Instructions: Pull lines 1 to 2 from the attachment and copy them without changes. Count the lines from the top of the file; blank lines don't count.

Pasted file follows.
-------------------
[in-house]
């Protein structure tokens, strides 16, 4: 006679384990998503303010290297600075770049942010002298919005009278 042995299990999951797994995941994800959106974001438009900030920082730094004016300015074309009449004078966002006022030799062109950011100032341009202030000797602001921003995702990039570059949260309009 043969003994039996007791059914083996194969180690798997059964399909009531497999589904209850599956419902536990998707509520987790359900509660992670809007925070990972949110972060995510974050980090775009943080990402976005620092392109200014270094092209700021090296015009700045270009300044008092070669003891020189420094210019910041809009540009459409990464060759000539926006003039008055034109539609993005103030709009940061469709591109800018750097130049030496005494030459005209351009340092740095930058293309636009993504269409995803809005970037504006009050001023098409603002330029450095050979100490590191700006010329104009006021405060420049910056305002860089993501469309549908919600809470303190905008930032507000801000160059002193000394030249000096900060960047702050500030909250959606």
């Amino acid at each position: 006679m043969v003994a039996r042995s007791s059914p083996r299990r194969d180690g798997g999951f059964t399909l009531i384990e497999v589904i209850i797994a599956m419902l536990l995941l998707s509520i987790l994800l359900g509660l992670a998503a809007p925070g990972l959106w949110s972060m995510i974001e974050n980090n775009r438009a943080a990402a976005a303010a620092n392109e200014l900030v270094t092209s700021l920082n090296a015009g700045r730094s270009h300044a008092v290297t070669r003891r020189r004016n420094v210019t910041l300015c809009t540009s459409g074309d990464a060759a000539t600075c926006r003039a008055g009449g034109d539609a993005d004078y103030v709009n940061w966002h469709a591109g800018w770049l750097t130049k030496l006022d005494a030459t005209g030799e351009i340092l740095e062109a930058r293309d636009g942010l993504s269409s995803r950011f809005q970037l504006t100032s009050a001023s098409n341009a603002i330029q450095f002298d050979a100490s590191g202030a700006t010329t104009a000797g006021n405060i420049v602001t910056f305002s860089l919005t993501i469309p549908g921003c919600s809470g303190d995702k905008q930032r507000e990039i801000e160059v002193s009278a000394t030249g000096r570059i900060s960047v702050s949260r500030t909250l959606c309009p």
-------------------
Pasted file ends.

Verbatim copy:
[in-house]
């Protein structure tokens, strides 16, 4: 006679384990998503303010290297600075770049942010002298919005009278 042995299990999951797994995941994800959106974001438009900030920082730094004016300015074309009449004078966002006022030799062109950011100032341009202030000797602001921003995702990039570059949260309009 043969003994039996007791059914083996194969180690798997059964399909009531497999589904209850599956419902536990998707509520987790359900509660992670809007925070990972949110972060995510974050980090775009943080990402976005620092392109200014270094092209700021090296015009700045270009300044008092070669003891020189420094210019910041809009540009459409990464060759000539926006003039008055034109539609993005103030709009940061469709591109800018750097130049030496005494030459005209351009340092740095930058293309636009993504269409995803809005970037504006009050001023098409603002330029450095050979100490590191700006010329104009006021405060420049910056305002860089993501469309549908919600809470303190905008930032507000801000160059002193000394030249000096900060960047702050500030909250959606």